Friday, February 03, 2012

From Seattle to Bainbridge Island by Ferry

Not all travel has to be around the world. Here in Seattle we have a plethora of options for getting out of the city for a change of scenery and one of my long time favorites is a quick trip over to Bainbridge Island via the Washington State Ferries. If you're visiting Seattle, this is an ideal and inexpensive day trip that gives you a unique perspective of the city (and the surrounding communities).

"The Boat", as the ferry is sometimes referred to locally, leaves from Pier 52 which is located next to the famous Ivar's Acre of Clams (a place that deserves a visit on its own) and is best experienced on foot. If you prefer to drive, you can take your car on the boat, but because it's not recommended since Bainbridge is so walkable and driving on is much more expensive. Once on board, it's only a 30 minute ride over to the island with some of the best views of Seattle.

After the break, we'll have a brief photo tour of my last trip over there.

The Washington state ferry system is the largest in the United States, and third largest in the world. The ferries used on this particular route are the largest and newest of all the ferries in the Washington state fleet. The Jumbo Mark II serves as the link between Seattle and Bainbridge Island and can carry more than 200 cars and 2,500 people per trip.

The Bainbridge/Seattle route is the busiest in the system, although the most scenic is further north in the stunning San Juan islands. If you have a few extra days and car, this is an ideal weekend get-away but be warned that during the summer high season you may have to wait due to the popularity of the San Juans.

The best part is pulling away from Seattle or coming back to it. On clear days, you have a good chance of seeing Mt. Rainier in the distance and at night, you have a completely unhindered view of the night skyline. Many of the most famous skyline photos of Seattle are taken from the ferry.

In contrast to Seattle, Bainbridge Island is a world away and retains a strong small town feel. Less than 25,000 people call the island home and outside of the main downtown, the norm is still country roads with farms and ranches. Bainbridge Island has seen more people move in and more houses built in recent years, but the general sense of place here remains authentic and local. If anything, growth has let the downtown area grow with new and unique shops.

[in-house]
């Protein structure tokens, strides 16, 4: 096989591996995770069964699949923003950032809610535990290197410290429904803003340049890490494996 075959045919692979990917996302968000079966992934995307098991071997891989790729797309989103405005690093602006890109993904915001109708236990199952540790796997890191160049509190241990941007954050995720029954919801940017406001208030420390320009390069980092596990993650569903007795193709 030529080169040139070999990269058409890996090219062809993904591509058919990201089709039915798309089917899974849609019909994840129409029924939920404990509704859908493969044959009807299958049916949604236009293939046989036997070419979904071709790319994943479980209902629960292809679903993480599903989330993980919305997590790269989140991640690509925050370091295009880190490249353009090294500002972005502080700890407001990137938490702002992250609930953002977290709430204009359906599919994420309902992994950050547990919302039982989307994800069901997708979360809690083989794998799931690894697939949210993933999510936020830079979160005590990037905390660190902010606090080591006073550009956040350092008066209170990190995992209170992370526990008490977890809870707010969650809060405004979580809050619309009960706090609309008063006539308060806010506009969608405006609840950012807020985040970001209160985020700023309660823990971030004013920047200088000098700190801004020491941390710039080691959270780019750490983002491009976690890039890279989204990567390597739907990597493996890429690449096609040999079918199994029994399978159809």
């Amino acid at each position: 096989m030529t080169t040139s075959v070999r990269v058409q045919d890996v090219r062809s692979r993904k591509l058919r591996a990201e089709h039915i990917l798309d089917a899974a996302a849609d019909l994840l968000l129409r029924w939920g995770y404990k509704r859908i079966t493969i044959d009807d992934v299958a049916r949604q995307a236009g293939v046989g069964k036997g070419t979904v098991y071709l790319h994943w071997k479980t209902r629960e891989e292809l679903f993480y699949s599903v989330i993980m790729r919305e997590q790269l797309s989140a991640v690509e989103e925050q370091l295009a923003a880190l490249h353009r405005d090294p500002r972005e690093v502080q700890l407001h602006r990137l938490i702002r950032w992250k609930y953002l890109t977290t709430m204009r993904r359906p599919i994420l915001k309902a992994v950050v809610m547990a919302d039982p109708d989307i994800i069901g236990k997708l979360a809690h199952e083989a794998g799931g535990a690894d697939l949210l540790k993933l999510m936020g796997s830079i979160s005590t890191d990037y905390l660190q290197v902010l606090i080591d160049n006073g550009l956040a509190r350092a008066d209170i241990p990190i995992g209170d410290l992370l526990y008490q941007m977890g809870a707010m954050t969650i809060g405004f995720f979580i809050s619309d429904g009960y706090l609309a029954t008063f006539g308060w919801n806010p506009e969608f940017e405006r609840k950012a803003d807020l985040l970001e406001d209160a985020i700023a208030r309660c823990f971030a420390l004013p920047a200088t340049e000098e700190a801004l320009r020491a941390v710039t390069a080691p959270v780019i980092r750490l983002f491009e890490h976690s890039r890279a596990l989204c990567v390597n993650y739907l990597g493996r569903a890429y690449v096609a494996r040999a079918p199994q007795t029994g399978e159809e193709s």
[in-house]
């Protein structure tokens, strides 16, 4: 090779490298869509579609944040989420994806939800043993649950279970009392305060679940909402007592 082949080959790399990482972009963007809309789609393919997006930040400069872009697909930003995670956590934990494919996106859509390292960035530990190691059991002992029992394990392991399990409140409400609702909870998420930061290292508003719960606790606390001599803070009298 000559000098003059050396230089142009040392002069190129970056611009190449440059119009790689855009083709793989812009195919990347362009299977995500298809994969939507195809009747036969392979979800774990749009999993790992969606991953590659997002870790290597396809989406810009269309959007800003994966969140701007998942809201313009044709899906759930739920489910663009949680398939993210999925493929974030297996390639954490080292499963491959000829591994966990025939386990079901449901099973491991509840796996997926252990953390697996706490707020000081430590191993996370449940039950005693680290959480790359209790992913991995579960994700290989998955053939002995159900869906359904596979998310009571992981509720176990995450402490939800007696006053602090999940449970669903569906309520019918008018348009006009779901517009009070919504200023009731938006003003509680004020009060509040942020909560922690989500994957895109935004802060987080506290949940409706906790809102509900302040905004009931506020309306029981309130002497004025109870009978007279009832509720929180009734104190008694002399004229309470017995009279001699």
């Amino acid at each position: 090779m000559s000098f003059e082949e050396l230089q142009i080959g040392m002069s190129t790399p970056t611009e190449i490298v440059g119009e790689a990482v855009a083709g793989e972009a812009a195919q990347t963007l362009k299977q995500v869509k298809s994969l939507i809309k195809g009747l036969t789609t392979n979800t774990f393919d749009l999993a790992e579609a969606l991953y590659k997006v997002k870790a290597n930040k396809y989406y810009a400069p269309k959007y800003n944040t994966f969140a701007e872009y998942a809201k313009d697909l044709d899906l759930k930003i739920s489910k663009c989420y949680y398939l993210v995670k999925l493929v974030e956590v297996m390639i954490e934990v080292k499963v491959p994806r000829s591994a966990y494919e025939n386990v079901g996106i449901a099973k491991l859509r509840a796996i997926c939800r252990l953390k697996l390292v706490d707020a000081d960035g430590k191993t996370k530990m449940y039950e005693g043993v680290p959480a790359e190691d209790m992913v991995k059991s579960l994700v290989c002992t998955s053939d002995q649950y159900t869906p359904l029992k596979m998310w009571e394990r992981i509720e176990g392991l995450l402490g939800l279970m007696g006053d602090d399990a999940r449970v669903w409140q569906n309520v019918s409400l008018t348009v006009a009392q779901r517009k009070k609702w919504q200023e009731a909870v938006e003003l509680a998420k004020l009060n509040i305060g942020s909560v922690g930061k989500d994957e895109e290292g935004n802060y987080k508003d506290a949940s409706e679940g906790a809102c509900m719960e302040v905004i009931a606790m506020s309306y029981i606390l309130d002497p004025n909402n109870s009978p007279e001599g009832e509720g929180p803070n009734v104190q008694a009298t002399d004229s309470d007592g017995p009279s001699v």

On board there are a few video games for kids and a small commissary for those that can't wait until the other side. On the west side of the boat, there is also a huge map of the entire region on the wall beside tourist information about Kitsap County and the cities on the western side of the Puget Sound.

What a difference 30 minutes can make! Once you arrive here, there are plenty of options of cafes, restaurants, and small shops to try a short walk from the ferry terminal. Boats run about every hour or so and go late into the night, which means that you don't need to stress about getting stuck on this this side of the water. Take your time and enjoy! For my recommendations on places to see, check out my next post on Bainbridge Island!

Of course, if you don't want to take the boat, you have a couple of options as well. Driving around via Tacoma will add an hour to your trip and take you through Bremerton and Poulsbo (also known as "Little Norway"). Or, if you happen to have a boat and your Washington State boating license, you can always pull up right to the marina. There is a public dock and moorage, but no fuel dock. If you plan to stay on a long term basis, permanent slips are sometimes available via the wharf.

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